Notice the word “therefore.”  I know it sounds trite, but it is true.  Whenever we see the word “therefore” in the scripture, we have to ask:  “What is the therefore there for?”

The “therefore” points back to what we have previously heard on the letter to the Ephesians.  It points back to the theology – back to the richness of God’s grace, the unity of the church built upon the cornerstone of Christ Jesus, the presentation of the all encompassing love of God revealed in Jesus Christ.

 

Because these things are TRUTH, Paul says “therefore” – “…therefore, lead a life worthy of the calling to which you have been called.”  Such a life will be marked by “humility….gentleness (and) patience, bearing with one another in love,  (and) making every effort to maintain the unity of the Spirit in the bond of peace.”  

 

Next the author references the grace gifts God gives so that the church can look and act more and more like Jesus.

 

These are Divinely given leadership resources:  gifts that help us move forward when we start something new; gifts that help up equip others in their discipleship and ministry.

 

“The gifts Christ gave were that some would be apostles, some prophets, some evangelists, some pastors and teachers”

 

Let’s look at these gifts.

 

Some are “apostles.”  The word speak of those who have such a deep and intimate first-hand experience with Jesus that they can’t help but radiate his warmth.

 

Some are “prophets.”  They are like eyes and ears, able to discern God’s movements and hear the whispers of God’s voice.  They are also God’s mouthpiece, putting those Divinely inspired visions and discernments into words that will benefit the entire church.

 

Some are “evangelists.”  This references those people who are the embodiments of grace.  People whose words and deeds attract people to Jesus.

 

Still others are “pastor-teachers.”  This is not a person paid to stand in a pulpit on Sunday and visit the homebound on Monday.  A “pastor-teacher” is person who instructs, guides, and equips those under his or her care, somebody with a tender heart and tenacious wisdom who offers truths tempered with love and love strengthened by truth.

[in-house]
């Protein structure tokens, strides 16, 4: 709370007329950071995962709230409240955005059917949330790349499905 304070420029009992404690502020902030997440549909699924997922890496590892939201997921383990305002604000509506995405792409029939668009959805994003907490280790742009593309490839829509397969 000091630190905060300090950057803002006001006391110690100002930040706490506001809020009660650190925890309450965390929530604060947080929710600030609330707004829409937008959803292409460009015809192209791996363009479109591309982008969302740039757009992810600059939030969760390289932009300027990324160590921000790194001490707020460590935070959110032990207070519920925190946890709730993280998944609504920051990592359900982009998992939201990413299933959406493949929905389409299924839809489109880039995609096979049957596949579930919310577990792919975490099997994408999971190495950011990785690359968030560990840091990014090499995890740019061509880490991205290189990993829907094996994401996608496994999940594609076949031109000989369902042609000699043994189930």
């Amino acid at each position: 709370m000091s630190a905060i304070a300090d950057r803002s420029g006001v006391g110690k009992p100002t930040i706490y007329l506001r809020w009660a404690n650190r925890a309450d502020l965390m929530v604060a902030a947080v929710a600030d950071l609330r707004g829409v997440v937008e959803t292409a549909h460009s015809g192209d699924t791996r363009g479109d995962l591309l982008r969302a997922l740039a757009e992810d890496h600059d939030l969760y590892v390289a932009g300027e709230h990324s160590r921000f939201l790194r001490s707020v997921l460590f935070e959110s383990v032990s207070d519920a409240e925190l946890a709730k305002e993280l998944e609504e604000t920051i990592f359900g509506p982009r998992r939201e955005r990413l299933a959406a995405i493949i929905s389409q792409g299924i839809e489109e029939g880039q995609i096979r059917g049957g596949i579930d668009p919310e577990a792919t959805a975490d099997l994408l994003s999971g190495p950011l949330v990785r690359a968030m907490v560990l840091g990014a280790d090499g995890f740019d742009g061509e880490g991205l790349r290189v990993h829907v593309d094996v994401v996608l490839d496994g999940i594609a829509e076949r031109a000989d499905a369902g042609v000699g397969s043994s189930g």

These gifts are given, the epistle says, in order to equip the saints of God for the works of ministry.  These gifts are given to build up the body of Christ and help people to become like Jesus.  These are the gifts of leadership that motivate, inspire, and encourage people to start over, reach farther, and do better, because God’s grace is at work in their lives.

 

These gifts are given to help us fulfill the mission of the church to BUILD CONNECTIONS.

 

Upward toward God (in worship and praise);

Inward toward one another (in nurturing discipleship);

Outward toward our world (in mission, ministry, & evangelism).
I know that we are at a crossroads.  The last several years have been tough.  More than ½ of our membership has died. Others have relocated in new communities, left high school for college and college for the next stage in their lives.  We have experienced a decline in ministry participation and resources.  STILL our purpose is unchanged.  We exist to worship God, equip one other, and evangelize the world.

I know it is a scary time…but it can also be a potentially exciting place.  We need to keep moving forward.  We must continue to live life ON PURPOSE.  Or as our scripture lesson says, as people captivated by Jesus Christ, we must “lead a life worthy of the calling to which (we) have been called.”

It’s time to rebuild.  It’s time to start over.  It’s time for a bold new expression of faith.

 

We need caregivers like our deacons to contact those under their care, discover their needs, and provide loving ministry.

We need those gifted with the ability to inspire to step forward, sing a song, offer a testimony, teach a class, maybe even preach a sermon.

 

We need visionaries to buck the trend to fall back to the good old days. Instead, we need them to push and prod us forward to be the body of Christ in today’s kind of world.

 

We need folks dedicated to outreach who will be passionate about finding new bridges that connect us to our community so that we will have increased opportunities to share God’s love.

We will NEVER be the congregation we once were. We can never go back.  But we can and must move forward.  We’ve been given the gifts of God to become the congregation God is calling us to become; to live out the calling to which we have been called; to represent and present Jesus to the world.